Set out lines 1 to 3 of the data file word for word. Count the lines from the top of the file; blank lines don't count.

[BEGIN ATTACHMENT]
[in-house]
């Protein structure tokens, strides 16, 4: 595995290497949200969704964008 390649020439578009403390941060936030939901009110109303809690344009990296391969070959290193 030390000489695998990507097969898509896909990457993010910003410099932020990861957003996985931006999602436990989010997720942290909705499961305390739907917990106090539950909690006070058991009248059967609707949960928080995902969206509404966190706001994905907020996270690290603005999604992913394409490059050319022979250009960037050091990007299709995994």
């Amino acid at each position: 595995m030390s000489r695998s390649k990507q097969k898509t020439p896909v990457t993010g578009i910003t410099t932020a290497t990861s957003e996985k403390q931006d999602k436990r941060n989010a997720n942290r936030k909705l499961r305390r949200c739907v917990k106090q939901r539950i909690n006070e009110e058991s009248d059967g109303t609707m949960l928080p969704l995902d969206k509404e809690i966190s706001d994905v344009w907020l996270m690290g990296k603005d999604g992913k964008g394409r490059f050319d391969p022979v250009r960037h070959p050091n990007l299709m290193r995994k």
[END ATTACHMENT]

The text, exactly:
[in-house]
């Protein structure tokens, strides 16, 4: 595995290497949200969704964008 390649020439578009403390941060936030939901009110109303809690344009990296391969070959290193 030390000489695998990507097969898509896909990457993010910003410099932020990861957003996985931006999602436990989010997720942290909705499961305390739907917990106090539950909690006070058991009248059967609707949960928080995902969206509404966190706001994905907020996270690290603005999604992913394409490059050319022979250009960037050091990007299709995994």
């Amino acid at each position: 595995m030390s000489r695998s390649k990507q097969k898509t020439p896909v990457t993010g578009i910003t410099t932020a290497t990861s957003e996985k403390q931006d999602k436990r941060n989010a997720n942290r936030k909705l499961r305390r949200c739907v917990k106090q939901r539950i909690n006070e009110e058991s009248d059967g109303t609707m949960l928080p969704l995902d969206k509404e809690i966190s706001d994905v344009w907020l996270m690290g990296k603005d999604g992913k964008g394409r490059f050319d391969p022979v250009r960037h070959p050091n990007l299709m290193r995994k």